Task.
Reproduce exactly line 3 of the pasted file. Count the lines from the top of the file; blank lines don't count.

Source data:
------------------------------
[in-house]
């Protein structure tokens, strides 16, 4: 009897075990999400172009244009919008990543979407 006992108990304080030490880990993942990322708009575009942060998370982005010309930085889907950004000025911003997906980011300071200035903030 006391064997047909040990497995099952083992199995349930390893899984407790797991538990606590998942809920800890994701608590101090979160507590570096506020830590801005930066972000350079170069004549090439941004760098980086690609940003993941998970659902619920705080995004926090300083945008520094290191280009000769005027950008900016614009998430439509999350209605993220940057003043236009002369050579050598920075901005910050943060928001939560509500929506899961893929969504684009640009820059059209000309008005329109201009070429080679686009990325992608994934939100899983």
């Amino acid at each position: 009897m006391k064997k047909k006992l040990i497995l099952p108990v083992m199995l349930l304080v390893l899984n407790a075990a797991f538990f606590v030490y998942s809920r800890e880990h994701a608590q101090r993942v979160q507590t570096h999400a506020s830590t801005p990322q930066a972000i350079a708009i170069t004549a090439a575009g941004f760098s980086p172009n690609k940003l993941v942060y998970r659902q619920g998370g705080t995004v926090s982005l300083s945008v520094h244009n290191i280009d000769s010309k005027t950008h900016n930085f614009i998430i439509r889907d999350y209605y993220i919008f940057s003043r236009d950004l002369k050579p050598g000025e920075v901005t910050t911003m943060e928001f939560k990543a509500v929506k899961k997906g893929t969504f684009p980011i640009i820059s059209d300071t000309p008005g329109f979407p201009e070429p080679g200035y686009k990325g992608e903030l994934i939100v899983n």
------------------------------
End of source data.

């Amino acid at each position: 009897m006391k064997k047909k006992l040990i497995l099952p108990v083992m199995l349930l304080v390893l899984n407790a075990a797991f538990f606590v030490y998942s809920r800890e880990h994701a608590q101090r993942v979160q507590t570096h999400a506020s830590t801005p990322q930066a972000i350079a708009i170069t004549a090439a575009g941004f760098s980086p172009n690609k940003l993941v942060y998970r659902q619920g998370g705080t995004v926090s982005l300083s945008v520094h244009n290191i280009d000769s010309k005027t950008h900016n930085f614009i998430i439509r889907d999350y209605y993220i919008f940057s003043r236009d950004l002369k050579p050598g000025e920075v901005t910050t911003m943060e928001f939560k990543a509500v929506k899961k997906g893929t969504f684009p980011i640009i820059s059209d300071t000309p008005g329109f979407p201009e070429p080679g200035y686009k990325g992608e903030l994934i939100v899983n």